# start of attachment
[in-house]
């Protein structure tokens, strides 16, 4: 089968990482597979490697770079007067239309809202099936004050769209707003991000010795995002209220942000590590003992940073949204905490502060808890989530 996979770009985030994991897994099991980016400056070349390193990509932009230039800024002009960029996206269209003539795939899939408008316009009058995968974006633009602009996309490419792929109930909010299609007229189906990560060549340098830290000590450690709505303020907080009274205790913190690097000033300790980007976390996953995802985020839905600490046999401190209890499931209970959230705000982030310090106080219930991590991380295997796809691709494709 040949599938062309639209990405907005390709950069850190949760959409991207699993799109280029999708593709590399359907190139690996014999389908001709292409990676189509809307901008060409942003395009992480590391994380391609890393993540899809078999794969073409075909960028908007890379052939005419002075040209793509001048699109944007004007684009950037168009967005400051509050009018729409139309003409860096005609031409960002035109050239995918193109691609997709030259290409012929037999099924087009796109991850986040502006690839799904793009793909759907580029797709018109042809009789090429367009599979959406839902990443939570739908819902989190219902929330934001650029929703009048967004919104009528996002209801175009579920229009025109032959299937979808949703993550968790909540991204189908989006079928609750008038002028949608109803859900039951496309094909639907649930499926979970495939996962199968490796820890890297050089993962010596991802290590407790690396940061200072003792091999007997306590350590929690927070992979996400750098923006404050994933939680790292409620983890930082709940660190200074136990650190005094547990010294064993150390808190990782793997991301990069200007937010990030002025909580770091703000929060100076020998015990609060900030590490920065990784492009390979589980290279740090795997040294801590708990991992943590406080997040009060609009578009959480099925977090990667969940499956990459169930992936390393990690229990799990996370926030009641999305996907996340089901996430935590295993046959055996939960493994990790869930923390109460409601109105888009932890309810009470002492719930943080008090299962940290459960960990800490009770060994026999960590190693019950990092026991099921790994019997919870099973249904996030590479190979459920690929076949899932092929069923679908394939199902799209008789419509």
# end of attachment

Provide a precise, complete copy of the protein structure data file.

[in-house]
């Protein structure tokens, strides 16, 4: 089968990482597979490697770079007067239309809202099936004050769209707003991000010795995002209220942000590590003992940073949204905490502060808890989530 996979770009985030994991897994099991980016400056070349390193990509932009230039800024002009960029996206269209003539795939899939408008316009009058995968974006633009602009996309490419792929109930909010299609007229189906990560060549340098830290000590450690709505303020907080009274205790913190690097000033300790980007976390996953995802985020839905600490046999401190209890499931209970959230705000982030310090106080219930991590991380295997796809691709494709 040949599938062309639209990405907005390709950069850190949760959409991207699993799109280029999708593709590399359907190139690996014999389908001709292409990676189509809307901008060409942003395009992480590391994380391609890393993540899809078999794969073409075909960028908007890379052939005419002075040209793509001048699109944007004007684009950037168009967005400051509050009018729409139309003409860096005609031409960002035109050239995918193109691609997709030259290409012929037999099924087009796109991850986040502006690839799904793009793909759907580029797709018109042809009789090429367009599979959406839902990443939570739908819902989190219902929330934001650029929703009048967004919104009528996002209801175009579920229009025109032959299937979808949703993550968790909540991204189908989006079928609750008038002028949608109803859900039951496309094909639907649930499926979970495939996962199968490796820890890297050089993962010596991802290590407790690396940061200072003792091999007997306590350590929690927070992979996400750098923006404050994933939680790292409620983890930082709940660190200074136990650190005094547990010294064993150390808190990782793997991301990069200007937010990030002025909580770091703000929060100076020998015990609060900030590490920065990784492009390979589980290279740090795997040294801590708990991992943590406080997040009060609009578009959480099925977090990667969940499956990459169930992936390393990690229990799990996370926030009641999305996907996340089901996430935590295993046959055996939960493994990790869930923390109460409601109105888009932890309810009470002492719930943080008090299962940290459960960990800490009770060994026999960590190693019950990092026991099921790994019997919870099973249904996030590479190979459920690929076949899932092929069923679908394939199902799209008789419509």